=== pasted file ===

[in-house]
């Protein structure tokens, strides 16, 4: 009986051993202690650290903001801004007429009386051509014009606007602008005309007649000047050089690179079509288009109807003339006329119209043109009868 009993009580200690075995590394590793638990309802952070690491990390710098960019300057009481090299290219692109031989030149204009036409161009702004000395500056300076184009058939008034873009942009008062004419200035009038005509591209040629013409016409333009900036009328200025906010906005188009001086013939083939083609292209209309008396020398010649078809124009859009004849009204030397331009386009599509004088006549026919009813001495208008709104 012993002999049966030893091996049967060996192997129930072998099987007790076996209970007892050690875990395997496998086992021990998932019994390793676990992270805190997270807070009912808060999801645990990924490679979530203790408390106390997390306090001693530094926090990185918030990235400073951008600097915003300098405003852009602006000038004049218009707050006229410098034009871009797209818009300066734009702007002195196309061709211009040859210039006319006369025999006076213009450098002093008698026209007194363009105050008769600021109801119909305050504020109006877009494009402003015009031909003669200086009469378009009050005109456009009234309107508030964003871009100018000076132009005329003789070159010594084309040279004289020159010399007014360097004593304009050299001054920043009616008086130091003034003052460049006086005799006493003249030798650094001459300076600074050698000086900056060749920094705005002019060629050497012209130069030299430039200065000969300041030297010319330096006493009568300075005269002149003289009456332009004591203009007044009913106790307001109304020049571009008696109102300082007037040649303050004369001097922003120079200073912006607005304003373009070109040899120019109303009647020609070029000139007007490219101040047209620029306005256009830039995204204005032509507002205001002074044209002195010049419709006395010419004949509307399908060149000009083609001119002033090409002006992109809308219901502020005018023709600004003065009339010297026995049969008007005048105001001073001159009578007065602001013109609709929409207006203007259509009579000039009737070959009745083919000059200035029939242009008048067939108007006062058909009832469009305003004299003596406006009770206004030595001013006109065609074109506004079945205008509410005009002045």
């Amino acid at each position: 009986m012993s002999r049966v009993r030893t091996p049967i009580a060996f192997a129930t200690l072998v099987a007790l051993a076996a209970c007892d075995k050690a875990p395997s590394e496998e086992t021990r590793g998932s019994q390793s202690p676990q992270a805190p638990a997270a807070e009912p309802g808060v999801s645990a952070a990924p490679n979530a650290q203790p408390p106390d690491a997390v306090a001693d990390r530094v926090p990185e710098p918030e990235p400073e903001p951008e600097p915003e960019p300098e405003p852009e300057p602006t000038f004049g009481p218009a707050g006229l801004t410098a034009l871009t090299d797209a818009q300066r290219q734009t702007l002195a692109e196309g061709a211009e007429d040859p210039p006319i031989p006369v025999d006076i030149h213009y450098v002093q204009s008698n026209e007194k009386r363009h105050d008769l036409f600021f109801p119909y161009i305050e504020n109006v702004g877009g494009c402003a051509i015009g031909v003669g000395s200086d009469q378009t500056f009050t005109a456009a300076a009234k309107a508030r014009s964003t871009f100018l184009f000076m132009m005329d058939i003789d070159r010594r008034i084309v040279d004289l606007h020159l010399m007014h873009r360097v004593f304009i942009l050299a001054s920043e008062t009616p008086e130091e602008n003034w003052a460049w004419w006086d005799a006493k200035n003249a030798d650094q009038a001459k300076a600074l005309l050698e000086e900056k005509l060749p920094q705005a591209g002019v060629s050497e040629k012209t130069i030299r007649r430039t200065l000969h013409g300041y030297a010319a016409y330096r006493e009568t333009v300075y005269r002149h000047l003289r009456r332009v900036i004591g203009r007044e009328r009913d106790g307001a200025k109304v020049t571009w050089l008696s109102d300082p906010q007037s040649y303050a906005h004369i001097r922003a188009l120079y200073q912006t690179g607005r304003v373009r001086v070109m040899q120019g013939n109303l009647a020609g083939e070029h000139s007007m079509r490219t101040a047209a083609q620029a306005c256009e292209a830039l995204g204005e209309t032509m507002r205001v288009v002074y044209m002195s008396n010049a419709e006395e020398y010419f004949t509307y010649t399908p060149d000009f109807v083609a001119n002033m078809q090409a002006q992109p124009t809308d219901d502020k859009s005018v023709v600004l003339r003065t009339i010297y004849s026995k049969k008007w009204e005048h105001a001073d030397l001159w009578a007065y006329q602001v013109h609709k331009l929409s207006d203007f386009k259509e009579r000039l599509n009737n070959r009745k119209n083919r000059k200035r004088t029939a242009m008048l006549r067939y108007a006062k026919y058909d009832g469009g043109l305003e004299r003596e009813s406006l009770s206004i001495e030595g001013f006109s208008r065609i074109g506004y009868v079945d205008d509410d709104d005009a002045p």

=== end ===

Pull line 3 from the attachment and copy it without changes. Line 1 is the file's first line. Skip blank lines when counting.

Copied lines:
């Amino acid at each position: 009986m012993s002999r049966v009993r030893t091996p049967i009580a060996f192997a129930t200690l072998v099987a007790l051993a076996a209970c007892d075995k050690a875990p395997s590394e496998e086992t021990r590793g998932s019994q390793s202690p676990q992270a805190p638990a997270a807070e009912p309802g808060v999801s645990a952070a990924p490679n979530a650290q203790p408390p106390d690491a997390v306090a001693d990390r530094v926090p990185e710098p918030e990235p400073e903001p951008e600097p915003e960019p300098e405003p852009e300057p602006t000038f004049g009481p218009a707050g006229l801004t410098a034009l871009t090299d797209a818009q300066r290219q734009t702007l002195a692109e196309g061709a211009e007429d040859p210039p006319i031989p006369v025999d006076i030149h213009y450098v002093q204009s008698n026209e007194k009386r363009h105050d008769l036409f600021f109801p119909y161009i305050e504020n109006v702004g877009g494009c402003a051509i015009g031909v003669g000395s200086d009469q378009t500056f009050t005109a456009a300076a009234k309107a508030r014009s964003t871009f100018l184009f000076m132009m005329d058939i003789d070159r010594r008034i084309v040279d004289l606007h020159l010399m007014h873009r360097v004593f304009i942009l050299a001054s920043e008062t009616p008086e130091e602008n003034w003052a460049w004419w006086d005799a006493k200035n003249a030798d650094q009038a001459k300076a600074l005309l050698e000086e900056k005509l060749p920094q705005a591209g002019v060629s050497e040629k012209t130069i030299r007649r430039t200065l000969h013409g300041y030297a010319a016409y330096r006493e009568t333009v300075y005269r002149h000047l003289r009456r332009v900036i004591g203009r007044e009328r009913d106790g307001a200025k109304v020049t571009w050089l008696s109102d300082p906010q007037s040649y303050a906005h004369i001097r922003a188009l120079y200073q912006t690179g607005r304003v373009r001086v070109m040899q120019g013939n109303l009647a020609g083939e070029h000139s007007m079509r490219t101040a047209a083609q620029a306005c256009e292209a830039l995204g204005e209309t032509m507002r205001v288009v002074y044209m002195s008396n010049a419709e006395e020398y010419f004949t509307y010649t399908p060149d000009f109807v083609a001119n002033m078809q090409a002006q992109p124009t809308d219901d502020k859009s005018v023709v600004l003339r003065t009339i010297y004849s026995k049969k008007w009204e005048h105001a001073d030397l001159w009578a007065y006329q602001v013109h609709k331009l929409s207006d203007f386009k259509e009579r000039l599509n009737n070959r009745k119209n083919r000059k200035r004088t029939a242009m008048l006549r067939y108007a006062k026919y058909d009832g469009g043109l305003e004299r003596e009813s406006l009770s206004i001495e030595g001013f006109s208008r065609i074109g506004y009868v079945d205008d509410d709104d005009a002045p």